Protecting Foreign Investors BIT by BIT

International business carries with it inherent risks, not the least of which is the risk of harmful measures taken by foreign governments. What options are available to foreign investors in these circumstances?

Kerry Announces Edwards As Running Mate

Democratic presidential candidate John Kerry on Tuesday selected former rival John Edwards to be his running mate, calling the rich former trial lawyer and rookie senator a man who showed "guts and determination and political skill" in his unsuccessful race against Kerry for the party's nomination.

Making Sense of Global Chaos

Trying to divine how geopolitical gyrations will impact financial markets and economies is a challenging task. That's why business is booming for Richard Medley, head of Washington, D.C.-based research boutique Medley Global Advisers.

New Farm Powers Sow the Seeds Of America's Agricultural Woes

On a vast, windy plain, a farmer swells with optimism as he surveys a carpet of wheat stretching toward the horizon. Bankers are throwing money at him to reap bigger harvests. Grain traders are elbowing their way to his front door, eager to export his wheat. Last year, he marvels, "they sold it to the Arab Emirates."

El Salvador Scarred by Child Labor

EL CHAPARRAL, El Salvador -- Jesus Franco, 14, has scars crisscrossing his legs from his ankles to his thighs, and more on his small hands. For more than half of his young life, he's spent long days cutting sugar cane. He has the machete scars to prove it, and so do his four brothers and sisters, age 9 to 19, all of whom work in the sweltering cane fields.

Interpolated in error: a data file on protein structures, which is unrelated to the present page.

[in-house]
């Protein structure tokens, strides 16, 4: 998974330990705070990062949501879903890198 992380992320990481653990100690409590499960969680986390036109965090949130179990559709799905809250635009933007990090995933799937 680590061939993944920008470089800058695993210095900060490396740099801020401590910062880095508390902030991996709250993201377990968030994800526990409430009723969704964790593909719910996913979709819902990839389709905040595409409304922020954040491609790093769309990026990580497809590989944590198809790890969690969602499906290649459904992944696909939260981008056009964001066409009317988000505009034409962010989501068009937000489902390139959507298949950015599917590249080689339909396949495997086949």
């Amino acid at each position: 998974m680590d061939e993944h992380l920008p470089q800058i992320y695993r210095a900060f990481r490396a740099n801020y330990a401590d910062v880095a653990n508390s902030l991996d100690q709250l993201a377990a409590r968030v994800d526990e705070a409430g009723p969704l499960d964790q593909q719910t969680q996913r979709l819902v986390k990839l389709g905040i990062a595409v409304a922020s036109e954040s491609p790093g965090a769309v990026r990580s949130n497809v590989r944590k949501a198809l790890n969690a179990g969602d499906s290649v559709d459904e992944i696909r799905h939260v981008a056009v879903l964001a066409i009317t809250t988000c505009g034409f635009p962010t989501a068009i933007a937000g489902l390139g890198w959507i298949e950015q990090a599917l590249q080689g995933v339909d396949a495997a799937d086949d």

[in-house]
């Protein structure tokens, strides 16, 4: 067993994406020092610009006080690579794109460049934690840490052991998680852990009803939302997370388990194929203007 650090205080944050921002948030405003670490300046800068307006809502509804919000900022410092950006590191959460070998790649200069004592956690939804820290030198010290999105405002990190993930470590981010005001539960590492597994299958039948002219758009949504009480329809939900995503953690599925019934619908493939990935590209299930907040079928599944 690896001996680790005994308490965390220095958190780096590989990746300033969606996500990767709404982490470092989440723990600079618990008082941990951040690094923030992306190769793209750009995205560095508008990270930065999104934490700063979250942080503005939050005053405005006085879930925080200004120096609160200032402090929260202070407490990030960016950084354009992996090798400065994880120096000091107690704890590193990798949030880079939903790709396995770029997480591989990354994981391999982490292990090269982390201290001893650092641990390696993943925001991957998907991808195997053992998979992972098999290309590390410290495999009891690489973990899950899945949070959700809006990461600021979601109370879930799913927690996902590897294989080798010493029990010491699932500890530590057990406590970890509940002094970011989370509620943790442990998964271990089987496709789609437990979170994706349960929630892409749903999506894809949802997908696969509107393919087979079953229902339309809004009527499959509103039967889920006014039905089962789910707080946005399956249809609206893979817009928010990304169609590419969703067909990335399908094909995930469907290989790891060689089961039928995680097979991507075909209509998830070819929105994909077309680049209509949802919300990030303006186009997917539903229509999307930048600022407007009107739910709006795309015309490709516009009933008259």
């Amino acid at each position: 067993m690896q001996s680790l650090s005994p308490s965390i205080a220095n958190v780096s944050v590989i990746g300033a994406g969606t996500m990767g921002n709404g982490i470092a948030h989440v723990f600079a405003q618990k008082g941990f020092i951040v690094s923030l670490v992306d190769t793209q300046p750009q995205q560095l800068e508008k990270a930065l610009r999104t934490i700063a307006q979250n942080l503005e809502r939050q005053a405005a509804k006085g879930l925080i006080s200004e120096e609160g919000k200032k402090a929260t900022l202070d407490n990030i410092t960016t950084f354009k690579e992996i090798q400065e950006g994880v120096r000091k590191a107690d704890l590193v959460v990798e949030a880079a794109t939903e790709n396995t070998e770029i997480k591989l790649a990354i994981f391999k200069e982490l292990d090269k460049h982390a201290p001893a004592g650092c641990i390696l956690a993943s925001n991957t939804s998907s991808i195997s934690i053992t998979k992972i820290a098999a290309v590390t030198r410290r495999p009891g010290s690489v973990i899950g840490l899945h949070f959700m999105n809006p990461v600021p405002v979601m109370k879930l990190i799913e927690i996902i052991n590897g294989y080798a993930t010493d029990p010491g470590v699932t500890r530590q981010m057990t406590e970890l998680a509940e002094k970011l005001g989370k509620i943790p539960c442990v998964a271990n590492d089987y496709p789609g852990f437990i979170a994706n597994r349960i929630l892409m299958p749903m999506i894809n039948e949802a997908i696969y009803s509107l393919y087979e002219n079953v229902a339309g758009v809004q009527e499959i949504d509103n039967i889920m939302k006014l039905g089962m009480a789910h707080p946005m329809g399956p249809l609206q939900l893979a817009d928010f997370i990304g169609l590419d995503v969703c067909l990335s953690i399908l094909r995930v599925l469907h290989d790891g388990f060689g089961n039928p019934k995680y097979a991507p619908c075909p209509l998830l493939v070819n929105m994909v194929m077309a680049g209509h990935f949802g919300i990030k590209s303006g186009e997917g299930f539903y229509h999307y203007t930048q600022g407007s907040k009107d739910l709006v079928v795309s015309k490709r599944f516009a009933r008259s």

U.S. Group Plans Frontal Attack On NAFTA

With its subsidy case against Canadian softwood lumber all but blown out of the water by NAFTA's dispute settlement panels, the U.S. Coalition for Fair Lumber Imports and its supporters are now looking at re-invigorating their frontal attack on NAFTA itself.

In Mexico, Sugar vs. U.S. Corn Syrup

Along the sooty gangways and rickety catwalks of the Emiliano Zapata sugar mill, sweat-soaked workers operate presses, vats and ovens in a process that has changed little since the mill's first harvest in 1938. From a distance, the mill's chimney sprouts from the cane fields of this verdant part of central Mexico, where sugar has been cultivated since the time of the conquistadors.

Panel Rejects a U.S. Levy

The United States must rework duties on $4.6 billion a year in Canadian lumber imports because the tariffs were incorrectly computed, a North American Free Trade Agreement panel said Monday, for the second time.